The first sign something was wrong came on a hot autumn day in 2013. Cannon was at an Atlanta Braves game with his wife, Linda, when, he recalled, “She looked at me and said, ‘Are you OK?’ I was burning up with fever.”
The fever came and went over the next few months, as did a painful, purple rash on his back and legs. “I’d have a flare up, get a little better, and think it was on its way out. Then it would start all over again,” he said.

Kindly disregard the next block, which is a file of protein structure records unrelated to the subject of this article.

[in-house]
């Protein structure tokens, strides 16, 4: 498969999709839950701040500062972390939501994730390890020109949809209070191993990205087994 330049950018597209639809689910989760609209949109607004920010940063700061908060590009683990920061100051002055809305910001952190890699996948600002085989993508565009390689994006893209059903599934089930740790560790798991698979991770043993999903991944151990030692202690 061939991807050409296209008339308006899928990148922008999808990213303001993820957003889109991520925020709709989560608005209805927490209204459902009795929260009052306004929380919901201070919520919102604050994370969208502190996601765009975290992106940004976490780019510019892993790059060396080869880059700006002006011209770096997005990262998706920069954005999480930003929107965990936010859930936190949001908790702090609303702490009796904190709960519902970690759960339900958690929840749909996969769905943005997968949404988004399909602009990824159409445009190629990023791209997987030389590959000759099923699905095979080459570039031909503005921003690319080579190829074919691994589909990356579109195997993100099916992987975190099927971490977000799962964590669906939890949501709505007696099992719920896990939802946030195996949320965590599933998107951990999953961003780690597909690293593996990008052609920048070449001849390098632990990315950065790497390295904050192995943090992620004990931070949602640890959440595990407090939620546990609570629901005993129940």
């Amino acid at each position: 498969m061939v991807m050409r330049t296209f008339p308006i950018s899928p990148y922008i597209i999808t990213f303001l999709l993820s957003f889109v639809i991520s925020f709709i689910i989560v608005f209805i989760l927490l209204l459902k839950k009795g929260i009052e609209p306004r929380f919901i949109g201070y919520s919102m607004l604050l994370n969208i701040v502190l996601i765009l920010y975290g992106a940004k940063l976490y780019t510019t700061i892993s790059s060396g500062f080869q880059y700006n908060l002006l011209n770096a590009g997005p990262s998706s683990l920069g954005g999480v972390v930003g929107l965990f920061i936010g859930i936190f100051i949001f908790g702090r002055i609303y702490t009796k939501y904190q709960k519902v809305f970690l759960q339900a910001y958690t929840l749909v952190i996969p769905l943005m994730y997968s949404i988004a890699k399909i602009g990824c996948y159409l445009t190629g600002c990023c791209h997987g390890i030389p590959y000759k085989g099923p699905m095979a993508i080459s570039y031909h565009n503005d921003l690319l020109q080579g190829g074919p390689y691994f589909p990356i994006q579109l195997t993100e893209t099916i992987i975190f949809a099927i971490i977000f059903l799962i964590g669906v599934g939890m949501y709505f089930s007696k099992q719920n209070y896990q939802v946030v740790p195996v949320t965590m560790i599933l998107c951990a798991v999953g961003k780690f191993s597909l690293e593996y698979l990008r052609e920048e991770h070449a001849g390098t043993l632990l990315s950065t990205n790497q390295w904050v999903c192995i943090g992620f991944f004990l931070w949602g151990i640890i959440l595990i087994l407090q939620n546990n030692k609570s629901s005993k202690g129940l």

With each episode, Cannon’s symptoms worsened. His fever climbed, his joints were stiff, he felt sluggish and miserable. Even the bottoms of his feet hurt. One time his hand swelled so much that he went to his local hospital emergency department, where they cut off his rings to restore circulation to his fingers. He was in that hospital for four days until steroid medication relieved the swelling.
The specialists didn’t know what was wrong. After he'd endured a battery of tests and been hospitalized twice, one of his doctors suggested he see a rheumatologist at Duke. He got an appointment in less than a week and headed to Durham.